As Petyr “Littlefinger” Baelish once rose to fame in Game of Thrones, chaos is a ladder. The 2022 NBA Draft caused a lot of chaos. After weeks of coverage suggested that Jabari Smith would be overall number 1 chosen, the Orlando Magic threw a curveball with Paolo Banchero in first place. That threw the whole trip off its ashes, and from there came surprises left and right. Keegan Murray on Jaden Ivey. AJ Griffin drops out of the lottery. The Knicks don’t pick in the first round at all. Nothing went as expected on Thursday, and it made for one of the more frenetic journeys in recent memory.
But as Baelish told us, that chaos created plenty of opportunities. Teams had to adapt to the curveballs right away, and some teams did that significantly better than others. With the 2022 NBA Draft now on the books, let’s take a look at which teams have climbed the ladder of chaos and which teams have fallen into the pit below. These are the winners and losers of the NBA Draft for 2022.
Winner: Houston Rockets
From a pure value standpoint, there was little separation between the three key prospects in this concept. From a fit point of view? Smith is undoubtedly more into Houston than Banchero. The Rockets already have a great young attacking big man in Alperen Sengun. Banchero would have been fine next to him on that side of the floor, but defensively, the two real red flags were raised. To see also : Trust yourself: Netflix gets ads. Smith not. He has All-Defense potential and his 3-point shooting should only improve Sengun’s interior game. Smith is also a winner in this exchange. In Orlando, he is said to have joined a team with a fairly questionable guard game. in Houston? Jalen Green projects as a future star.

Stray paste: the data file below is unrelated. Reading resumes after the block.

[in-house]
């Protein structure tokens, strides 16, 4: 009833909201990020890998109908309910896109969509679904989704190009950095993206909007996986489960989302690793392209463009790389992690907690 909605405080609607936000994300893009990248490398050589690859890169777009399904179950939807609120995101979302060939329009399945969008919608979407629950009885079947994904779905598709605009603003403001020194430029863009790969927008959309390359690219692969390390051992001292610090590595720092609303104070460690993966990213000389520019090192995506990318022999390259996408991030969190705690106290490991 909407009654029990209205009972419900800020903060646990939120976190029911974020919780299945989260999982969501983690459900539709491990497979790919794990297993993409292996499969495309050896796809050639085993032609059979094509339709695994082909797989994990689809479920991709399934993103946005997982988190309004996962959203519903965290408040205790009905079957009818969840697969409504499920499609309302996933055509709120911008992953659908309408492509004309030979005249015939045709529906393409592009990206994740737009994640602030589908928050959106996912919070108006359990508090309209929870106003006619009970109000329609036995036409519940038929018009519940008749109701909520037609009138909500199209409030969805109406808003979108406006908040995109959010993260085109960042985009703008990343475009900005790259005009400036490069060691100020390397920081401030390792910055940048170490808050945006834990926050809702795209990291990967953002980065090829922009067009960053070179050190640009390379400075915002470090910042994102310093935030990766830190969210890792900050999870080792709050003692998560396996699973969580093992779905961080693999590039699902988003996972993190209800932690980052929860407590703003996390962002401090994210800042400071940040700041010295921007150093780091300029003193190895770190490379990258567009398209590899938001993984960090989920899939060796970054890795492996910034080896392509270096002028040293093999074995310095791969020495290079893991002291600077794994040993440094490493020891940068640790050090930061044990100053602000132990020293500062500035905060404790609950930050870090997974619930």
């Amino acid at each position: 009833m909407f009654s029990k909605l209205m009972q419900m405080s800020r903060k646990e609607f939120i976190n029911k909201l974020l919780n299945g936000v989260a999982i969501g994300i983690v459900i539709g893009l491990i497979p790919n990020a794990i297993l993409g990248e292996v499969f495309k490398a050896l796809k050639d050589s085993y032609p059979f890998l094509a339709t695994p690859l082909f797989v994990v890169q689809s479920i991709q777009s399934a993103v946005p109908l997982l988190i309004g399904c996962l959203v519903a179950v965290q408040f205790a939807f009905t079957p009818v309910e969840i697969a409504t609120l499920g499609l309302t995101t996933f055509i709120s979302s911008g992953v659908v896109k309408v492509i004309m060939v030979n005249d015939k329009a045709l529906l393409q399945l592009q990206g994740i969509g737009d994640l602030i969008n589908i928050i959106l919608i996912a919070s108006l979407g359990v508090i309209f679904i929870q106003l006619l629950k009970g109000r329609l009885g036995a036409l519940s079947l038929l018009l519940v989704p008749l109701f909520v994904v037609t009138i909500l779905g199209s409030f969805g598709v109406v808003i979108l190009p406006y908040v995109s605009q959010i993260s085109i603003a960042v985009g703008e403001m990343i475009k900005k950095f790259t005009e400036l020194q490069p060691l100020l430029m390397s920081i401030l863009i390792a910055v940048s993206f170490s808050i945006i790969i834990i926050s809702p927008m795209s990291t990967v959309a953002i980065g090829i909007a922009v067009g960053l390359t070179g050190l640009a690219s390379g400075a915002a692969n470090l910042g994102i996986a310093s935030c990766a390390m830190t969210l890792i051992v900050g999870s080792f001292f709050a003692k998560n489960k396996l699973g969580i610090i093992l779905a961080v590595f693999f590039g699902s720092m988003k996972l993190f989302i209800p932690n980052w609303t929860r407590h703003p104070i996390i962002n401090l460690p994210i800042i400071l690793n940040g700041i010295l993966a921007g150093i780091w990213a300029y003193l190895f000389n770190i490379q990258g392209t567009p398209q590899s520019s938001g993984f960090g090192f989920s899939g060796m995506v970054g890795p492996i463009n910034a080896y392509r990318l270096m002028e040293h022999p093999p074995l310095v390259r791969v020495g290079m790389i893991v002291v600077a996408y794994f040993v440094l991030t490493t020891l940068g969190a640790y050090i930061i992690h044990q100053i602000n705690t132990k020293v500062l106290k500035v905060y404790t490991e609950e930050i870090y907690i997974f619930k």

After Smith’s landing, the Rockets took on another of the draft’s top defenders in LSU’s Tari Eason. Add that all up and on a night when they were expected to focus on offense, the Rockets did a great job of balancing their roster. And the icing on the cake? They landed one of the steals of the draft in TyTy Washington at number 29. The Kentucky guard would be a candidate for Houston at number 17. Instead, they landed him 12 spots later, possibly giving Green a long-term partner in the backcourt.
Loser: Sacramento Kings
No, the kings didn’t need another guard. They are not a loser here because they passed on Jaden Ivey. In the end, Keegan Murray was probably a better match after all. On the same subject : Title IX 50th Anniversary: How the Law Has Changed American Sport. No, the Kings are both a loser because of their process and their outcome. They probably could have had a shot at the number 4 pick given how many teams were interested in Ivey, and even if they’d wanted Murray all along, they probably could have squeezed Detroit for some extra trump with number 5 given how crowds their interest in the Purdue point guard was.
And then of course we should also just mention that the consensus ranked Ivey above Murray. In fact, several teams did that because of their trading interest. As a general rule, if the Kings think one thing and five or six teams think the other, history suggests the Kings are probably wrong here. It’s hard not to think back to 2018 when the Kings took Marvin Bagley over Luka Doncic, at least in part because Bagley showed significantly more interest in being a king than Doncic. It’s not quite the same, but it should be noted that Ivey was less than thrilled with the idea of going to Sacramento. Now we’re all less than thrilled with their design.